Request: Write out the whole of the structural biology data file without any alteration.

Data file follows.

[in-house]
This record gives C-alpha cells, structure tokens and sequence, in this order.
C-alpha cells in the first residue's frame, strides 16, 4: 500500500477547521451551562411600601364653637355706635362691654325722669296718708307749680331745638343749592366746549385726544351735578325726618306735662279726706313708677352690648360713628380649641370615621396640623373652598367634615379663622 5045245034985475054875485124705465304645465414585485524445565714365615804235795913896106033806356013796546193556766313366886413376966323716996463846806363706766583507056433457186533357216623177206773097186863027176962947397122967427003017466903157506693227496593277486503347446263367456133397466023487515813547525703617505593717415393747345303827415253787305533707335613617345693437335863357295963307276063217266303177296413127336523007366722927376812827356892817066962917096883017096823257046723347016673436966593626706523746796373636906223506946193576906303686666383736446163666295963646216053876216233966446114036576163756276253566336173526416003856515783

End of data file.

[in-house]
This record gives C-alpha cells, structure tokens and sequence, in this order.
C-alpha cells in the first residue's frame, strides 16, 4: 500500500477547521451551562411600601364653637355706635362691654325722669296718708307749680331745638343749592366746549385726544351735578325726618306735662279726706313708677352690648360713628380649641370615621396640623373652598367634615379663622 5045245034985475054875485124705465304645465414585485524445565714365615804235795913896106033806356013796546193556766313366886413376966323716996463846806363706766583507056433457186533357216623177206773097186863027176962947397122967427003017466903157506693227496593277486503347446263367456133397466023487515813547525703617505593717415393747345303827415253787305533707335613617345693437335863357295963307276063217266303177296413127336523007366722927376812827356892817066962917096883017096823257046723347016673436966593626706523746796373636906223506946193576906303686666383736446163666295963646216053876216233966446114036576163756276253566336173526416003856515783